At that time, Mike Parker was creating the Artists in Residence program, with poets attending from all over Boulder County. KayAnne and Dennis bought some property and began building their home, accruing no debt.
“Dennis is a creative problem solver, able to do everything, electrical, plumbing, carpentry, anything.”
Determined to complete her education, KayAnne earned her GED in 2009, the same year her son Erik graduated from Chinook West. Erik is now in college and earning a living as an online artist, a talent he pursued throughout his life.
Life was good until the day they got smacked from behind. Now they are discouraged and sometimes feel like giving up.
“We couldn’t prove long-time injury or loss of income,” says KayAnne. “We are permanently disabled. Although the insurance company admitted the damage, they said we could get better someday. I am forcibly retired from the physical work I used to do, the work we have to do to stay here. Soft tissue injuries relate to the nervous system and both of our nervous systems are compromised. Dennis falls easily and work hurts him, causing back spasms. He spent four days during the holidays on his back.”
The Solems have opened a gift shop on the Peak to Peak outside of Ward where KayAnne sells her jewelry and Dennis sells his sculptures. It is the only way they can make money. The only other work they can do is on their own property, to hang onto to their living space.
On December 17, KayAnne’s sister, noting their plight, decided to help out by starting a GoFundMe account for the Solems.
KayAnne also contacted an old friend from her days with the Diggers Commune, actor Peter Coyote, who has been a big part of advocating for the fundraising campaign and is reaching out to the film industry for help.
What we need, says KayAnne, is the money to finish our house. We need the materials and help with the labor, help paying basic bills and to get the business going so we can support ourselves.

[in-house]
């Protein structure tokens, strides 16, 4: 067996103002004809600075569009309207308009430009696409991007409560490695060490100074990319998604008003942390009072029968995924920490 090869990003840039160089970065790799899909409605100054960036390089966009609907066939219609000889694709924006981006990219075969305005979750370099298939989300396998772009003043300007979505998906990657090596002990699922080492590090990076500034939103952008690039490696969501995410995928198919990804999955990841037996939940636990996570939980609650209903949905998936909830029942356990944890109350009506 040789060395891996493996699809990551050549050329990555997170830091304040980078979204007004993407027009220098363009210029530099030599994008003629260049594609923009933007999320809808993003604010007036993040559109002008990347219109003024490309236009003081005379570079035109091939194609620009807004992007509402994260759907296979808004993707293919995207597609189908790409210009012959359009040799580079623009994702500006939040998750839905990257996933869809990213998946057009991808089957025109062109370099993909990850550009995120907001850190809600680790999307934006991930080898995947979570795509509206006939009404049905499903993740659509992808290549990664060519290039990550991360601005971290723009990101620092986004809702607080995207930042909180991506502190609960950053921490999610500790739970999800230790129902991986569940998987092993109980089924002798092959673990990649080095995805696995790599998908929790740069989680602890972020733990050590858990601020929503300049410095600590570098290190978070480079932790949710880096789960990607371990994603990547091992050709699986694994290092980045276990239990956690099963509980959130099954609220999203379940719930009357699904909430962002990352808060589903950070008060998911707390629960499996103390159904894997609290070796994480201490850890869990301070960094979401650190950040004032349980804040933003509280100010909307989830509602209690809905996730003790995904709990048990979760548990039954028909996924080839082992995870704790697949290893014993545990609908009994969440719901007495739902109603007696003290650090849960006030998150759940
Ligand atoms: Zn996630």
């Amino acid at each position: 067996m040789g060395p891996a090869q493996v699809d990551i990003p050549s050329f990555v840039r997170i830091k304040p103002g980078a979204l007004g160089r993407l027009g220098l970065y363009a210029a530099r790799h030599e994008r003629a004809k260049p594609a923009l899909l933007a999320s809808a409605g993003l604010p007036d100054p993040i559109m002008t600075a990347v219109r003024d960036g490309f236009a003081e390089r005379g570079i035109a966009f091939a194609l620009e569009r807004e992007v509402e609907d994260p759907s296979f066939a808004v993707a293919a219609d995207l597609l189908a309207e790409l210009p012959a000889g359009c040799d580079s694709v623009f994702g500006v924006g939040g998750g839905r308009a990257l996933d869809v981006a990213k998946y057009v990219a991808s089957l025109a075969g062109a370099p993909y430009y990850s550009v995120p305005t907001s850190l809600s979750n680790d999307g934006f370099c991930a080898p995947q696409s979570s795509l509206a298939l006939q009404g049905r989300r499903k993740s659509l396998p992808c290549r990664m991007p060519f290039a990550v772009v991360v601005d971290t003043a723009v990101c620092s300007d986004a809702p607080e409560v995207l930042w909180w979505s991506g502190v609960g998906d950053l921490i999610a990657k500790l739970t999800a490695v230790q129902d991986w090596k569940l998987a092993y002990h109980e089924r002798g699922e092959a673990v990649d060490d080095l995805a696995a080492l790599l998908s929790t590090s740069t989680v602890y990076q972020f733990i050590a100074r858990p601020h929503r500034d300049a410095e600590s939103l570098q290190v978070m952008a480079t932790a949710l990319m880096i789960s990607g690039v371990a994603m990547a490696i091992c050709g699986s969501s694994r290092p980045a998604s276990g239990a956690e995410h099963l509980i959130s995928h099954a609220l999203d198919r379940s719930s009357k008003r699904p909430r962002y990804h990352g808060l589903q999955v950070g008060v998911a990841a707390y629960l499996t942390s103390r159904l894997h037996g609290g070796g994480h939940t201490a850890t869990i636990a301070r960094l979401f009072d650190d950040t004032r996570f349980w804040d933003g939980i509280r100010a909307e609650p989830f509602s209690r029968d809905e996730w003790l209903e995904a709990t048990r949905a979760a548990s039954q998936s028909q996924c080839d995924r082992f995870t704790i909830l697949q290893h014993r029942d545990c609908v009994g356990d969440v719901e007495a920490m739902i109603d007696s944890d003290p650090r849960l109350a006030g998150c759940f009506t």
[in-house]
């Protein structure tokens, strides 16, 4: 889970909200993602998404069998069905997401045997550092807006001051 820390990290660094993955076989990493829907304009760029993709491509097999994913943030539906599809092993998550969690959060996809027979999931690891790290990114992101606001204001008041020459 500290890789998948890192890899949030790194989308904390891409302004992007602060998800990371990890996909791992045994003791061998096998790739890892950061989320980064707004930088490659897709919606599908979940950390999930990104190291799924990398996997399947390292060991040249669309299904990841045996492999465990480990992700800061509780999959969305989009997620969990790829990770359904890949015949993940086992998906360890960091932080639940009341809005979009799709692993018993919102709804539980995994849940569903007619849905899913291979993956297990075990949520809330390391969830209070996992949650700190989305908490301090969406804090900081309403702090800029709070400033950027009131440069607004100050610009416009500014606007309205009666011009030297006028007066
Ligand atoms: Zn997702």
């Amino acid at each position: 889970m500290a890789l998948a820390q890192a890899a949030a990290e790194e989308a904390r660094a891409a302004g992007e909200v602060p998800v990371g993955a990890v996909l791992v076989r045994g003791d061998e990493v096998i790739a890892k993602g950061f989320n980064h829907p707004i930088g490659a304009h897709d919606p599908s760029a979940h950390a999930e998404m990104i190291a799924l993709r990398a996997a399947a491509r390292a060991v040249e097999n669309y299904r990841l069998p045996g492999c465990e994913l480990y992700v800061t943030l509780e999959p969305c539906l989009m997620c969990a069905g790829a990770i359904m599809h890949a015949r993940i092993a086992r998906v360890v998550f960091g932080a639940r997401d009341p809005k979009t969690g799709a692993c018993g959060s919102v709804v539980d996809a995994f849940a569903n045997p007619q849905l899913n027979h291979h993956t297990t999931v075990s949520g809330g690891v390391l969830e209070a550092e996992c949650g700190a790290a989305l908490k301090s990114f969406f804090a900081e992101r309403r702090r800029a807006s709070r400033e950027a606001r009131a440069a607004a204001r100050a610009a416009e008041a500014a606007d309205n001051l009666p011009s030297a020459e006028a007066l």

“Or we’ll have to give up our mountain home, but we would need to fix it up to sell it.”
KayAnne and Dennis are proud people, but they know they can’t do what they need to right now, due to their difficult physical situations and living at 9,350 feet, below Niwot’s Ridge. Dennis has neuropathy, a result of the accident, which leaves his hands numb, and he can’t hold onto things. Not good for a carpenter/handyman. He is depressed at being slowed down.
KayAnne still feels foggy, her mind not as clear as before the accident. She started a blog last year which can be found at wordpress.com/emporiumofdelight where she talks about her situation.
She says the goal is to raise about $8,000, which would be enough to get them going again, on the way to becoming independent.
KayAnne’s sister Cheryl says, “Dennis and KayAnne have devoted their lives to living sustainably in the mountains for the past 30 years. They built their house with re-purposed materials. KayAnne has served on the town council and ran the Ward Library, and both of them have been engaged in Ward life for decades.”
She says that the Solems have not received anything near adequate compensation from the insurance company, leaving them deep in debt, their resources depleted.
“Your contributions will aid the Solems in regaining their health, balance and dignity, and return them to their original self-reliance.”
To donate go to gofundme.com/textingdriverinjures couple